Constitutional Commissioners Hold Back Decision to Resign
MANILA, Philippines (AP) _ Six members of the commission writing a new constitution, who had said they would quit Monday, postponed a decision until President Corazon Aquino returns from a trip abroad.
They said they wanted to consult with other groups before acting and one said they also were ″open to dialogue″ with Mrs. Aquino, who was due home Wednesday from visits to Indonesia and Singapore.
Former National Assembly member Cecilia Munoz Palma, chairman of the 48- member Constitutional Commission, has said the resignations might be exploited by hostile groups to undermine Mrs. Aquino’s 6-month-old government.
Mrs. Palma did not elaborate but supporters of former President Ferdinand E. Marcos, who fled the country Feb. 26, have been active recently.
The six are movie director Lino Brocka, farm leader Jaime Tadeo, civic leader Minda Luz Quesada, university dean Wilfrido Villacorta, anthropologist Ponciano Bennagen and lawyer Jose Suarez.
They threatened to resign in protest of a commission decision to reject a proposal that would limit foreign shares in domestic businesses to 34 percent.
A commission majority voted over the weekend to retain the current allowable ratio of 40 percent foreign ownership and 60 percent Filipino.
During a heated debate, former Labor Minister Blas Ople hurled an ashtray at Villacorta, who had called other members ″champions of multinational corporations.″
He and the five others belong to a small nationalist bloc on the largely conservative commission, which Mrs. Aquino appointed.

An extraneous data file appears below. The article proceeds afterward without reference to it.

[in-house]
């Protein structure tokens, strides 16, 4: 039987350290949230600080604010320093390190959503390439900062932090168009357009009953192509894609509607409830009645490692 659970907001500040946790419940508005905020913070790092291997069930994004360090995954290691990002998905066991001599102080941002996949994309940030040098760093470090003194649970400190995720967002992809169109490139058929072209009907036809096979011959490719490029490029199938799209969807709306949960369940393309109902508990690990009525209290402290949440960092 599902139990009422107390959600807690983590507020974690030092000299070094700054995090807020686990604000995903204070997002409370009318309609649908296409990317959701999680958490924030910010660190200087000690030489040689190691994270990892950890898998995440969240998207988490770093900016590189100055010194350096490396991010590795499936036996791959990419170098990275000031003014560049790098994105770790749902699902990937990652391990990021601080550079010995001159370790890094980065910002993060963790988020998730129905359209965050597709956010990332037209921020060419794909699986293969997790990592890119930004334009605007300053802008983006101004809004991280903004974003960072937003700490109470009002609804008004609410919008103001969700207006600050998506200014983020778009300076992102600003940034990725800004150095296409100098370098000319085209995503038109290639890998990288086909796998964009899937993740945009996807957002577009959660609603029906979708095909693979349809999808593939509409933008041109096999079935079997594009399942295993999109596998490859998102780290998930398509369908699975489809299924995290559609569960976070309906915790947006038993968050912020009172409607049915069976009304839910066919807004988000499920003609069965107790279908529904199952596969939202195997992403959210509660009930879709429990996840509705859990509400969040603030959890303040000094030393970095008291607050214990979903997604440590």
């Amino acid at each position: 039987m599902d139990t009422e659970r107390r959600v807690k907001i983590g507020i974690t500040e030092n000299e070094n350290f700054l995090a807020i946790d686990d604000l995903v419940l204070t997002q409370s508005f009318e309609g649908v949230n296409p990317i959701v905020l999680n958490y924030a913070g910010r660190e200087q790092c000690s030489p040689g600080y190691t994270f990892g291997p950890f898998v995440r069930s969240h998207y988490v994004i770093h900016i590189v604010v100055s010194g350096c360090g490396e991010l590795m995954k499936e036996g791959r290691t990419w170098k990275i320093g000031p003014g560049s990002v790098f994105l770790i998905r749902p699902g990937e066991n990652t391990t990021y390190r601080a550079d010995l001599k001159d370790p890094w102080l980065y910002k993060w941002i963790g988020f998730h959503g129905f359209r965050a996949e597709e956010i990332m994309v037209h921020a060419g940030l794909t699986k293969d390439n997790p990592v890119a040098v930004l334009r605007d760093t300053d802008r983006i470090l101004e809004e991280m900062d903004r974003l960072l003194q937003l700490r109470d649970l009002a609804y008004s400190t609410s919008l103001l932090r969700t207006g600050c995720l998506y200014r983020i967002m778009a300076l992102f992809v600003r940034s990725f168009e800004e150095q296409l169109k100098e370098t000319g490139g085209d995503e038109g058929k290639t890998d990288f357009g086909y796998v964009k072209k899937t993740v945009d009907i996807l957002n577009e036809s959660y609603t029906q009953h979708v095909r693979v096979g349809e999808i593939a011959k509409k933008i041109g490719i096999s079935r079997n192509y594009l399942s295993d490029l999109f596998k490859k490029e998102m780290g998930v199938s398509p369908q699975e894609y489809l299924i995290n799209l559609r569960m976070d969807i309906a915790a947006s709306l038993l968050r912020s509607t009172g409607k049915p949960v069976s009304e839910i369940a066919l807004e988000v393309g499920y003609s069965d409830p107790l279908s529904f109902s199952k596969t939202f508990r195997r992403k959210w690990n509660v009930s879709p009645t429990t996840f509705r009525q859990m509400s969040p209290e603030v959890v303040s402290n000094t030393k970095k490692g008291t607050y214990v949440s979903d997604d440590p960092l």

It is drafting a charter to replace both the temporary one with which she governs and the 1973 constitution Marcos promulgated under martial law.
Mrs. Aquino has kept out of the commission’s work, but has urged it to finish by next month so the document can be submitted to a plebiscite and local and national elections can be held early next year.
She disbanded the National Assembly, which was controlled by Marcos’ New Society Movement party. The assembly had declared Marcos the winner of the Feb. 7 presidential election, which was widely denounced as fraudulent here and abroad.
Bennagen accused the commission of hurrying votes on some provisions even when the language was unclear.
In a statement Monday, the six said they were consulting ″various groups (for) their views, which we value highly″ before making a final decision whether to resign.
The commission has yet to decide on several major proposals, including one that would ban foreign military bases after 1991, when U.S. leases on military facilities expire.